Big Reds ready to defend state title in a much-anticipated rematch against Detroit King

By Steve Gunn
LocalSportsJournal.com

MUSKEGON – The ironic part is that the Muskegon Big Reds scheduled a regular-season football game against Detroit Martin Luther King because they wanted to prepare to play great teams in the playoffs.

But they never thought King would be one of them.

In a classic contest in Week 2 of this season, the Big Reds edged out King in a thriller at Hackley Stadium, 24-21.

Muskegon trailed 21-17 late in the game, before calmly driving down the field for the winning score in front of a packed house on a warm night.

Big Red quarterback Cameron Martinez scored the go-ahead touchdown on a one-yard run with 1:22 to play.

Tarran Walker gets the takedown while No. 35 Billie Roberts gets ready to help finish the tackle. Photo/Tim Reilly

But even then the outcome remained in doubt. Detroit King threatened to steal the win by driving into Muskegon territory as the clock ran down.

But with just 30 seconds remaining, King quarterback Dequan Finn mishandled a snap and Muskegon’s Billie Roberts was there to pounce on the loose ball and seal the win.

“They got the lead, then we went back and got the lead, which said a lot about our team’s character and willingness to fight,” said Big Reds Coach Shane Fairfield.

When Muskegon scheduled that game, King was expected to be a Division 2 playoff team again this year, like it has been for more than a decade.

But shortly before the game, Muskegon coach Shane Fairfield noticed that King’s enrollment had dropped dramatically from last year, and they would probably be a Division 3 playoff team, just like Muskegon.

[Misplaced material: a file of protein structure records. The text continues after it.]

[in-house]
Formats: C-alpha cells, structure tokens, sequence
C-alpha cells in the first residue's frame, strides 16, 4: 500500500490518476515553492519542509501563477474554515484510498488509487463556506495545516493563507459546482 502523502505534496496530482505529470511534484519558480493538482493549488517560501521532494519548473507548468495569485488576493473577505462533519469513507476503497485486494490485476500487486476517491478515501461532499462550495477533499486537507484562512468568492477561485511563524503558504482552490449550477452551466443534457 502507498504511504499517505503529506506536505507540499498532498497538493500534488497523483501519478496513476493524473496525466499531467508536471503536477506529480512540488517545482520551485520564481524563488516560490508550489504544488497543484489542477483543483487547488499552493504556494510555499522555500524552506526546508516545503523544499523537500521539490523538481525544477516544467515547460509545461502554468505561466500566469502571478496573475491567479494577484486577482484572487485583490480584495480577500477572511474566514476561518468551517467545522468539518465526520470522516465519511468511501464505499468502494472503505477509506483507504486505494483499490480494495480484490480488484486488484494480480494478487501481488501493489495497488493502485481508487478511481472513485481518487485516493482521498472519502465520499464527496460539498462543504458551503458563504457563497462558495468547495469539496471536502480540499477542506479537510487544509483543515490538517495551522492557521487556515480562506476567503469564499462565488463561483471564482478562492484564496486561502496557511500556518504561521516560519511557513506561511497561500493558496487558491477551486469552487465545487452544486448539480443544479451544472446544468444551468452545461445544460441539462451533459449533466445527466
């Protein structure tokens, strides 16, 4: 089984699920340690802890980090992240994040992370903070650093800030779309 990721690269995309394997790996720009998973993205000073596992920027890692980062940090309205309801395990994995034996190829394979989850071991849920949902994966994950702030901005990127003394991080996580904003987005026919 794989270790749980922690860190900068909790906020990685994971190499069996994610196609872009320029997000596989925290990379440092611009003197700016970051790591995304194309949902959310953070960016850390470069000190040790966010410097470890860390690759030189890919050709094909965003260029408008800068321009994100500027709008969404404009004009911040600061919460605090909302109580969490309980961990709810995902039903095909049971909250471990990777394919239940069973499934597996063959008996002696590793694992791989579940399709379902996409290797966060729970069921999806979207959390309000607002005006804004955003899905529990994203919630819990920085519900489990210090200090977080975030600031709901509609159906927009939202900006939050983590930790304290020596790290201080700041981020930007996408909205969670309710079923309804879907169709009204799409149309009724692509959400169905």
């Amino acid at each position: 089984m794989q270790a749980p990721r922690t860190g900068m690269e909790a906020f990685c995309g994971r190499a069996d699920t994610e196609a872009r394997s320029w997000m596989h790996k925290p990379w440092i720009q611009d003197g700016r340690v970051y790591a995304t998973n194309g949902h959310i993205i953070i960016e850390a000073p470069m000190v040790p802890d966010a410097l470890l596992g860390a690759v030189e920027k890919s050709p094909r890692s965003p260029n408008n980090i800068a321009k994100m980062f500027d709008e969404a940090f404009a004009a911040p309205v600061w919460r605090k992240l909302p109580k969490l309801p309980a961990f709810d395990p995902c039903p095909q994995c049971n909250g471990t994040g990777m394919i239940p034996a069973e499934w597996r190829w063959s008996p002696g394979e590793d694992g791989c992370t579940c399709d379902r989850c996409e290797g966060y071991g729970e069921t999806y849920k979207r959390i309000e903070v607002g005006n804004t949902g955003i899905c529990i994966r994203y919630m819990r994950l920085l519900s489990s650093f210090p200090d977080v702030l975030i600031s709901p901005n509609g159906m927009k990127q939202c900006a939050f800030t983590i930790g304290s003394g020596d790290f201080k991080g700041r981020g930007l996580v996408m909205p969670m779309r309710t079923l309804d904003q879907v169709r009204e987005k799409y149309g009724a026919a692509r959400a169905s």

That turned out to be the case, the two powers have been on a collision course for the first four weeks of the playoffs.

Cam Martinez breaks free on the rush for Muskegon, while No. 75 Anthony Bradford looks behind for blocks. Photo/Tim Reilly

Now they are set for a much-anticipated rematch on Saturday in the Division 3 state championship game at Detroit’s Ford Field at 7:30 p.m.

“I didn’t know they were going to be Division 3, dang it,” Fairfield said with a chuckle. “You want to schedule great teams (in the regular season) that you know you won’t see again. But then I saw they had dropped down from about 1,400 students to about 1,100, and I thought, oh boy, here we go.

“Shaking hands with them after that game, I told them we probably would see them again. I knew they would hold up their end of the deal.”

Regardless of the outcome of Saturday’s rematch, just making it to a state championship game again continues to build an incredible legacy for Muskegon’s program.

Muskegon has been in the Division 2 or 3 state title game for six of the past seven seasons. Of course the Big Reds have not won them all. They lost four in a row – in 2012, 2013, 2014 and 2016 – before finally breaking through last season with a 28-10 victory over Farmington Hills Harrison to claim the D3 state title.

But getting to the big dance on an annual basis is a far bigger statement than any one final score. It says that the Big Reds have developed a great program that produces outstanding results, year after year.

The faces and names in the lineup may change, but the results stay the same.

For instance, on offense last season, fans marveled when quarterback Ladarius Jefferson and running backs like Clinton Jefferson and Davion McCall sliced and diced their way through a dominating 14-0 season.

Nate Hunter fights through the Zeeland East line during Muskegon’s semifinal win. Photo/Tim Reilly

That team rolled to a perfect 9-0 regular season record, then plowed through the playoffs and beat Harrison in the state championship game. It was never really challenged.

This year it’s a different cast in the offensive backfield. The new QB is junior star Cameron Martinez, who has broken school records this year with 2,316 yards rushing and 36 touchdowns.

The running back crew includes standouts like Jeremiah Lockhart, who rushed for 149 yards in last week’s state semifinal game, and Demario Robinson, who rushed for 117.